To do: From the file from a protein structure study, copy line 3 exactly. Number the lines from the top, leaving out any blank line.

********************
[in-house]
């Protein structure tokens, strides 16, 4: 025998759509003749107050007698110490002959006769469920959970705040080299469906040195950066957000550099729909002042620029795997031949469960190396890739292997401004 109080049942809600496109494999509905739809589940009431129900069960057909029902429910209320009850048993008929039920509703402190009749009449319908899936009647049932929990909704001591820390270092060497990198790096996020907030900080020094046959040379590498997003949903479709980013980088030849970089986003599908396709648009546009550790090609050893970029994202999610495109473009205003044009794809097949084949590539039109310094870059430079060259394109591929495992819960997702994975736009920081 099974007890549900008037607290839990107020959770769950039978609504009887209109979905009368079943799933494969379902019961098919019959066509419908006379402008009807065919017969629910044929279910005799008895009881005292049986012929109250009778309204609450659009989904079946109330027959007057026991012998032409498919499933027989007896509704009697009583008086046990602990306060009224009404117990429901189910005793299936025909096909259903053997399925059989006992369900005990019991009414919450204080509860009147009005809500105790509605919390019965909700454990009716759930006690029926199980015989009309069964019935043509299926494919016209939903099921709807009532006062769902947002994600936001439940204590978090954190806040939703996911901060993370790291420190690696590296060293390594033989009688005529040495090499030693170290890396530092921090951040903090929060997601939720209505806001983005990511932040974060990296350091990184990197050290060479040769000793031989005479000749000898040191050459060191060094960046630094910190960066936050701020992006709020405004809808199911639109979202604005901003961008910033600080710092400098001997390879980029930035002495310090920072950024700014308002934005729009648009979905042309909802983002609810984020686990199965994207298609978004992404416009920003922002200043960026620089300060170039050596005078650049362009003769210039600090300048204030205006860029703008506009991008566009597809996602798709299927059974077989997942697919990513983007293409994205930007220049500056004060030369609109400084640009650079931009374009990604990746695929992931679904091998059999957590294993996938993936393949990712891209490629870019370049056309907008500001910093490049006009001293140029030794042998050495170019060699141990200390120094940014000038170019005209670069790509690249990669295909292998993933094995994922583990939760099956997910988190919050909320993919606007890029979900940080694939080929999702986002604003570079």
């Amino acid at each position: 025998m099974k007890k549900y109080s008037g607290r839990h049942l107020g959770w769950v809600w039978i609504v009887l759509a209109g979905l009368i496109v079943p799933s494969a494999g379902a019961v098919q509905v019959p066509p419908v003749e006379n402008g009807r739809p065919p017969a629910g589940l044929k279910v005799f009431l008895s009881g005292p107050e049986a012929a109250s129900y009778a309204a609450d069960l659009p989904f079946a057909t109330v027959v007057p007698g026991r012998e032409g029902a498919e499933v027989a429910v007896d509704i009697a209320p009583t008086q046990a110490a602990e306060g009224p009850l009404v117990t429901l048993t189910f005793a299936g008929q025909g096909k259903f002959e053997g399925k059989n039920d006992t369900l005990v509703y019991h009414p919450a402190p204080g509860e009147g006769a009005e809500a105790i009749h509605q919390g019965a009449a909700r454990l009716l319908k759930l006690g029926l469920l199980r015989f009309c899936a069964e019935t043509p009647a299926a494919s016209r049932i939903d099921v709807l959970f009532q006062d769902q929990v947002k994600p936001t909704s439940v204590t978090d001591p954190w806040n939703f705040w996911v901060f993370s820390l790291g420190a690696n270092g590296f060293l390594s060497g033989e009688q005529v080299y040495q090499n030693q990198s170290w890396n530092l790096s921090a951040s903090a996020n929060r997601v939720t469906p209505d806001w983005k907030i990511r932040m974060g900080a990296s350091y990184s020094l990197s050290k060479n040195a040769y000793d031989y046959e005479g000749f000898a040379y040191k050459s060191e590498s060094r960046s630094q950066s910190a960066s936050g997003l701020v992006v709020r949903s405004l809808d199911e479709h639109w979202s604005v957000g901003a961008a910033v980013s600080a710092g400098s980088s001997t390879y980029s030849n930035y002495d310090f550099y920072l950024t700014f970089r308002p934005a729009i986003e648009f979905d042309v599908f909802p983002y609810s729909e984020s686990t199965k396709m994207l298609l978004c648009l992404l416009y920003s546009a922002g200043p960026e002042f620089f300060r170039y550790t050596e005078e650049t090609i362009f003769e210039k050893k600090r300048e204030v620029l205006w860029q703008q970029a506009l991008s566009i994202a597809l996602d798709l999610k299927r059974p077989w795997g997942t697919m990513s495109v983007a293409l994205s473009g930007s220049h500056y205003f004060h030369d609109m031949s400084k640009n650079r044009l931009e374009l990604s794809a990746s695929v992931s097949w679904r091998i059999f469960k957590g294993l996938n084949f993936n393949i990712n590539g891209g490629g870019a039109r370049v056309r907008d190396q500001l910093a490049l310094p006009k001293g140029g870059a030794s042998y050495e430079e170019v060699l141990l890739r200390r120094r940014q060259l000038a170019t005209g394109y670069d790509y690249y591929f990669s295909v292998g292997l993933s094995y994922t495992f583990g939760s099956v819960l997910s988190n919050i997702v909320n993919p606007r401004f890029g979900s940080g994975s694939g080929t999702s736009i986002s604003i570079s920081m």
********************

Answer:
């Amino acid at each position: 025998m099974k007890k549900y109080s008037g607290r839990h049942l107020g959770w769950v809600w039978i609504v009887l759509a209109g979905l009368i496109v079943p799933s494969a494999g379902a019961v098919q509905v019959p066509p419908v003749e006379n402008g009807r739809p065919p017969a629910g589940l044929k279910v005799f009431l008895s009881g005292p107050e049986a012929a109250s129900y009778a309204a609450d069960l659009p989904f079946a057909t109330v027959v007057p007698g026991r012998e032409g029902a498919e499933v027989a429910v007896d509704i009697a209320p009583t008086q046990a110490a602990e306060g009224p009850l009404v117990t429901l048993t189910f005793a299936g008929q025909g096909k259903f002959e053997g399925k059989n039920d006992t369900l005990v509703y019991h009414p919450a402190p204080g509860e009147g006769a009005e809500a105790i009749h509605q919390g019965a009449a909700r454990l009716l319908k759930l006690g029926l469920l199980r015989f009309c899936a069964e019935t043509p009647a299926a494919s016209r049932i939903d099921v709807l959970f009532q006062d769902q929990v947002k994600p936001t909704s439940v204590t978090d001591p954190w806040n939703f705040w996911v901060f993370s820390l790291g420190a690696n270092g590296f060293l390594s060497g033989e009688q005529v080299y040495q090499n030693q990198s170290w890396n530092l790096s921090a951040s903090a996020n929060r997601v939720t469906p209505d806001w983005k907030i990511r932040m974060g900080a990296s350091y990184s020094l990197s050290k060479n040195a040769y000793d031989y046959e005479g000749f000898a040379y040191k050459s060191e590498s060094r960046s630094q950066s910190a960066s936050g997003l701020v992006v709020r949903s405004l809808d199911e479709h639109w979202s604005v957000g901003a961008a910033v980013s600080a710092g400098s980088s001997t390879y980029s030849n930035y002495d310090f550099y920072l950024t700014f970089r308002p934005a729009i986003e648009f979905d042309v599908f909802p983002y609810s729909e984020s686990t199965k396709m994207l298609l978004c648009l992404l416009y920003s546009a922002g200043p960026e002042f620089f300060r170039y550790t050596e005078e650049t090609i362009f003769e210039k050893k600090r300048e204030v620029l205006w860029q703008q970029a506009l991008s566009i994202a597809l996602d798709l999610k299927r059974p077989w795997g997942t697919m990513s495109v983007a293409l994205s473009g930007s220049h500056y205003f004060h030369d609109m031949s400084k640009n650079r044009l931009e374009l990604s794809a990746s695929v992931s097949w679904r091998i059999f469960k957590g294993l996938n084949f993936n393949i990712n590539g891209g490629g870019a039109r370049v056309r907008d190396q500001l910093a490049l310094p006009k001293g140029g870059a030794s042998y050495e430079e170019v060699l141990l890739r200390r120094r940014q060259l000038a170019t005209g394109y670069d790509y690249y591929f990669s295909v292998g292997l993933s094995y994922t495992f583990g939760s099956v819960l997910s988190n919050i997702v909320n993919p606007r401004f890029g979900s940080g994975s694939g080929t999702s736009i986002s604003i570079s920081m």